The Examiner

North Castle Library Unveils New Elevator to Increase Accessibility

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Armonk resident Vivien Cord is ready to take her first ride on the North Castle Public Library’s new elevator. Cord made a major donation that helped pay for the project. Martin Wilbur photo

The public library should arguably be the most accessible facility in a community, open to anyone who visits. Last week, the North Castle Public Library increased its accessibility after a long-sought-after improvement years in the making was unveiled last Wednesday.

The Friends of the North Castle Public Library cut the ribbon on its new elevator to bring patrons up and down between the first and second floors, which will assist seniors, many of whom visit the library, as well as community members with disabilities.

Scott Stopnik, president of the library Board of Trustees, said the project, which cost roughly $215,000, had been talked about for years. Work was completed during the past two to three years, as the town worked with its state lawmakers to secure its portion of the money.

“I’m just very glad we were able to get this done,” Stopnik said. “For so many years people didn’t know whether it was going to happen.”

Library supporters, including the Friends and the town’s local and state representatives made sure to honor longtime Armonk resident Vivien Cord who made a $100,000 donation toward the cost of the project, according to Stopnik.

Cord said she wanted to help the library and the community that she loves so much, although she admitted she was embarrassed to be receiving the accolades and attention. After a few remarks, Cord performed the ceremonial ribbon cutting and took the first ride on the lift.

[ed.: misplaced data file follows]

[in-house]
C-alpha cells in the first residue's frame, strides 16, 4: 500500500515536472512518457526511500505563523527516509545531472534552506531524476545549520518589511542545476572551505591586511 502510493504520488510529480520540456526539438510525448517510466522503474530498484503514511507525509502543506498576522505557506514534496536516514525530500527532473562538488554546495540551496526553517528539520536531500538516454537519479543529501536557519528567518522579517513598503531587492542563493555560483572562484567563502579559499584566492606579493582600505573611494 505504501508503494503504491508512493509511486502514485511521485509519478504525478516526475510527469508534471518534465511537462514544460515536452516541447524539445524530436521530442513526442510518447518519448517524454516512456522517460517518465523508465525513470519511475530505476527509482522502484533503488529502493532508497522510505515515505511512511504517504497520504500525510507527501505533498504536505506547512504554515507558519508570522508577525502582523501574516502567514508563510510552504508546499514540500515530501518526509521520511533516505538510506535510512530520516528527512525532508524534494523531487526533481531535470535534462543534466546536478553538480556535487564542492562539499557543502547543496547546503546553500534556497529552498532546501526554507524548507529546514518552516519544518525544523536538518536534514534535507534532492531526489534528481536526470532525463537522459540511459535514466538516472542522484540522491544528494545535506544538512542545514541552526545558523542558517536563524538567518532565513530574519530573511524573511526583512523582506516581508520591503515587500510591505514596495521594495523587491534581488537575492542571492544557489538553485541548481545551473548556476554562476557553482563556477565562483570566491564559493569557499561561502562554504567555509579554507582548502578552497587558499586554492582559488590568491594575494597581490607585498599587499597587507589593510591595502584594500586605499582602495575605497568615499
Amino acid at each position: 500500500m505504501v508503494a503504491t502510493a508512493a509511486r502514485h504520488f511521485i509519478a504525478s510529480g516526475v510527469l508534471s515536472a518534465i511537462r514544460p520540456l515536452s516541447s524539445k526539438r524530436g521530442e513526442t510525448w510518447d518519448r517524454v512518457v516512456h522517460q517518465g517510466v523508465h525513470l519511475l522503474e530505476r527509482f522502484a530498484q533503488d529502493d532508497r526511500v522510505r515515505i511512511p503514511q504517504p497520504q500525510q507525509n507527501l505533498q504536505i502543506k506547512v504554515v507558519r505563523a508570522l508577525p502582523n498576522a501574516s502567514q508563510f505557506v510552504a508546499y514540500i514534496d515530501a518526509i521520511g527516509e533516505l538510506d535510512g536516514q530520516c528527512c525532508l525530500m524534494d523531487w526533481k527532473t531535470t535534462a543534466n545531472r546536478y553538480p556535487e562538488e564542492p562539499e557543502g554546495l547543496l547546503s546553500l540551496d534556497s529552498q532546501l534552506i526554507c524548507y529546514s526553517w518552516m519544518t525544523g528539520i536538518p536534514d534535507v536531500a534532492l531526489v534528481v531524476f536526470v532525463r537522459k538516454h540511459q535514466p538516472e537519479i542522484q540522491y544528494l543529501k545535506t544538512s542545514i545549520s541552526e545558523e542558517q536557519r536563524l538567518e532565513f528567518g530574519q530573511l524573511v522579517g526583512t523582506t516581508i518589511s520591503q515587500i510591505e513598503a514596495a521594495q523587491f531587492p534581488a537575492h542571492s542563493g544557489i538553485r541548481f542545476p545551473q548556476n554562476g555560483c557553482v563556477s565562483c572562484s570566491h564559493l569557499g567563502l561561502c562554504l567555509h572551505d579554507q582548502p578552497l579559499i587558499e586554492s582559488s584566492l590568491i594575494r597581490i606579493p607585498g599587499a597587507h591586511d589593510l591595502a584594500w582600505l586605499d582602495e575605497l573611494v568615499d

“It’s a privilege beyond anything I can tell you to be able to do this,” she said.

Assemblyman Chris Burdick (D-Bedford) said Albany needs to provide more money for its public libraries throughout the state. In the proposed budget, Burdick said Gov. Kathy Hochul had cut library construction fund money from $34 million to $10 million before the legislature reinstated the money.

Despite support among lawmakers for restoration, he said it’s still not enough given how valuable libraries are to their communities.

Burdick also lauded the community for its stick-to-itiveness to see the project completed.

“None of this is possible, not only without Vivien, but with the support of a community that cares so deeply about libraries, and gives the support to its director and its staff and its Town Board to say we are going to make sure that the library not only survives but provides what it needs through the pandemic,” Burdick said.

Library Director Edie Martimucci, who will be retiring at the end of the month, said when she arrived at the North Castle Public Library nearly a quarter-century ago, the elevator was something that was talked about as a priority. She said the issue has been on the to-do lists for probably at least 30 years.

“I’m so happy I was able to see it through,” Martimucci said.

County Executive George Latimer was on hand for last week’s event, stressing that when he was growing up on the south side of Mount Vernon the library served as his gateway to the world when his family couldn’t afford to travel. With its materials and programs, it is as important to a community as ever.

“The library serves the entire panoply of people in this society,” Latimer said. “There’s something for everybody.”

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